JargonOctober 31, 2011 -
Using common corporate phrases, jargon, and lingo is a really important part of my industry, and perhaps all production related industries that have vendor/client relationships. It’s arguably a very important skill that a client-facing person needs to have. Probably. Using them can not only give the client confidence that you know what you’re talking about, but the phrases themselves may succinctly capture the essence of what you’re saying quickly, while using verbose originally crafted sentences might take a bit longer, and more processing.
The only downside to them is they can be a bit distracting to dorks like me.
I’m a web designer. I have an amazing and very close relationship with my Imagination. Whether I like to admit it or not, my Imagination comes with me everywhere, including meetings and conversations with business people! Sometimes completely innocuous words or phrases will remind my Imagination of something that he has to immediately tell – or worse; show me. Sometimes I’ll come to realize that I’ve been hanging-out with my Imagination; swimming in the ocean looking at turtles etc., when really I should be engaged in the conversation that I’m physically standing in proximity of, while nodding and looking thoughtful.
It can be a problem.
Here are some of the phrases that can set me merrily down the path to a mental check-out.
Meaning “a key point” eg. “The Net-Net of the meeting is that we need more animated gifs”
This used to make me just think about the relationship of Net / Gross in the few accounting lessons I had. I would invariably try to imagine the speaker saying “the gross-gross”, “gross-net” or “the not-gross not-gross”, and all the other silly abstract combinations.
Recently, a friend told me it makes him think of a giant fishing net designed only to catch other fishing nets. I hadn’t thought about synonyms of the word Net, and now I also think about Internet-Internet. This can make me think of Russian nesting dolls or the movie Inception. From there the journey my Imagination takes me on can get tangential.
Get our ducks in a row
Meaning: To get organized
I don’t know that I can really blame Imagination on this one, it’s just too obvious. I instantly picture the speaker trying to line up cute fuzzy little ducklings. This person is usually dressed very well, and the juxtaposition of herding wandering ducklings is incredibly amusing. The cutest duck is always straying from the line and walking in my direction, and I have bread! From there I might imagine the parent ducks swooping in and attacking us all. This might lead to me remembering the Monty Python radio sketch “Allistaire Cook Being Attacked by a duck“ – Thankfully, I don’t always recall this, since once Monty Python enters my imagination the meeting might as well end.
A lot on my plate
Meaning: I’m busy, and have a lot of tasks to complete, eg. “I’ve got a lot on my plate.”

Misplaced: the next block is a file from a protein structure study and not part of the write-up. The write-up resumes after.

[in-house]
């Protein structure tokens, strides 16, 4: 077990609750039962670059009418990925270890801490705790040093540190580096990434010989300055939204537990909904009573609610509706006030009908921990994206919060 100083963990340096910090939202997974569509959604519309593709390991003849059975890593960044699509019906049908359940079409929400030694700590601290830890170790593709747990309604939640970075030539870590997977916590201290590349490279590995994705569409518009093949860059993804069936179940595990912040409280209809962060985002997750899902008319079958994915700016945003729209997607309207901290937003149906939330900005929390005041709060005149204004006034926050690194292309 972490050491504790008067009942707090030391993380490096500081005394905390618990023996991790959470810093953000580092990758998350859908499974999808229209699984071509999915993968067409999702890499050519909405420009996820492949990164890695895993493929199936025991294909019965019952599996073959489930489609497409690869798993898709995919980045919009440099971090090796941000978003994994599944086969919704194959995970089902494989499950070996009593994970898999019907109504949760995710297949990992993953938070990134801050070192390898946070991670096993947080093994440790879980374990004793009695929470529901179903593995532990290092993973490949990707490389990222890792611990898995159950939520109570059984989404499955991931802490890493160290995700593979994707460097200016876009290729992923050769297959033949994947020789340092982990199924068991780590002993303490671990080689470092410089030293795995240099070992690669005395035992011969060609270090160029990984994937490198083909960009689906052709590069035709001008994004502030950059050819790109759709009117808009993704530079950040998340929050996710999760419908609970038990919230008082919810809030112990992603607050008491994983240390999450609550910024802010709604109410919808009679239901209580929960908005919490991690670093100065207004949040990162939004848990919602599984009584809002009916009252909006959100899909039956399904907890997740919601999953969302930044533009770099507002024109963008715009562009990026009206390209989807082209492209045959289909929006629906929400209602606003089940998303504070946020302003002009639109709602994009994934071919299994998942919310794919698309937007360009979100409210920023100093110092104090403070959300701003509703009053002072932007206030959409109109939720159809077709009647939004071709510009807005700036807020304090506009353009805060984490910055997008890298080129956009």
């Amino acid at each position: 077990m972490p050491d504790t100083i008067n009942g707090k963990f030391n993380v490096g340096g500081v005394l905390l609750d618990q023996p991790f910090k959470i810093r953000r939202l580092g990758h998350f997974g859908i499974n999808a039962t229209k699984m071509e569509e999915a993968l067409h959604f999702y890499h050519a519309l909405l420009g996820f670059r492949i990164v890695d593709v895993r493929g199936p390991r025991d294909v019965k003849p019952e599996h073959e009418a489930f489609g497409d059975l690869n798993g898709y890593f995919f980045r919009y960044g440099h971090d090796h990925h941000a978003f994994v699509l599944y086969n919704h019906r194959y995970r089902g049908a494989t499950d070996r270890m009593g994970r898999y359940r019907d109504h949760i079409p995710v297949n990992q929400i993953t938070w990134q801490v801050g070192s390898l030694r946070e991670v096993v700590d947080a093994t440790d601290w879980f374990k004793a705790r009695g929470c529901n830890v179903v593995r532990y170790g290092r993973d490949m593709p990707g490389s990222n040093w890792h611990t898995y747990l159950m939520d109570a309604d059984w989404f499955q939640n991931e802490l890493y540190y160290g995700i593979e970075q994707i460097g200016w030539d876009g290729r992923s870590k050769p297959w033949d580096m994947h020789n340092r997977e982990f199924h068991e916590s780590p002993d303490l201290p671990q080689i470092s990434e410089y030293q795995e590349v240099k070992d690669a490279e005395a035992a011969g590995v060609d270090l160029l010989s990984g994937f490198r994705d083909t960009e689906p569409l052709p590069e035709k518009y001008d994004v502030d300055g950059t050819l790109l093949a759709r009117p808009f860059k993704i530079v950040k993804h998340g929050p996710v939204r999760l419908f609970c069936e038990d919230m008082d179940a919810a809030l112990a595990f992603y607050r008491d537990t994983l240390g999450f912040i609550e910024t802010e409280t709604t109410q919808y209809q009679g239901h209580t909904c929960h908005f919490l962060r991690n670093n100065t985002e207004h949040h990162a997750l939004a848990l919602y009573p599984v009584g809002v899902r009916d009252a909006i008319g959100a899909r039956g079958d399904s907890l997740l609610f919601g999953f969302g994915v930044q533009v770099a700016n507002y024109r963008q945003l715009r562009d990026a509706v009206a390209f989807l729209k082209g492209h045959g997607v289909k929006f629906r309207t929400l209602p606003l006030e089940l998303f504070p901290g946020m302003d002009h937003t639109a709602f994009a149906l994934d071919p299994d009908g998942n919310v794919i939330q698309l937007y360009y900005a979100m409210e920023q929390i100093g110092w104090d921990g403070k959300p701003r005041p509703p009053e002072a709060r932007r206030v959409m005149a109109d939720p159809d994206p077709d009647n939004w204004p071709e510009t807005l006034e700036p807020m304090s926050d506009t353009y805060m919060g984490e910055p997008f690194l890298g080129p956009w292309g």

The scenario writes itself: I get paid to eat. Sometimes I’m paid to eat sliders, widgets and galleries. I try to mentally apply the same level of efficiencies to this as I do with my desk job. Would I get an ergonomic dinner chair? Would I have to track my time per food group? Would dual-plates be as awesome as dual-monitors? etc.
Meaning: From now on, or a reference to the next thing to do. A common sentence prefix.
I imagine that this meeting has become a tiny reprimand for my (fictitious) nasty habit of moving backwards. I sometimes think about the project, and how funny it would be if we started with a completed website, and I’ve been working backwards removing code to bring it to the inevitable conclusion of wireframes and scribbles in a notebook.
At the end of the day
Meaning: The final desired result, eg. “At the end of the day, the cats should be talking with broken English.”
Admittedly this is the least distracting cliché I hear often. I mentally transpose the exact meeting into a situation where all of us are in pyjamas and meeting in the moonlight. I have tea. It’s strange to imagine business people in baggy flannel bottoms and oversized sports t-shirts. Also, you have a hole in your sock that the tip of your toe is poking through.
You. Me. 1960’s Batman Fight. Go.
A lot of irons in the fire
For some reason I always default to thinking about Jeremy Irons, but the classic thought here is related to golf clubs and the irons you use to press a shirt. I’m not sure what the intended irons actually are. They likely are a reference back to black-smithing, which seems like a weird metaphor to draw on when we’re talking about website scope and deadlines.
For a while a former colleague and I tried to invent our own new business jargon for our lingo-addict boss. It was actually a series of slogans that would be so easy to adopt. Please join me in adding these gems to your vocabulary for your next project.
It starts with some familiar old friends:
- Piece of cake
- That’s the icing on the cake
- This project has been a slice
- I’ve got a lot of cakes in the oven
- I’m working on the second layer
- All that’s left is adding the sprinkles
I personally don’t have a beef with the convention of using these phrases, and it’s not literally inevitable that I’ll let the intriguing etymology of them suck me out of the room into a hazy and thrilling cut-scene. In fact, as I get older and more mature I’m constantly bettering myself and my level of focus, with the ultimate goal of being a shining example of a productive and attentive member of society.
I should be totally cured of getting distracted by such idioms by the end of the day.
Categorized in: Personal
This post was written by ArleyM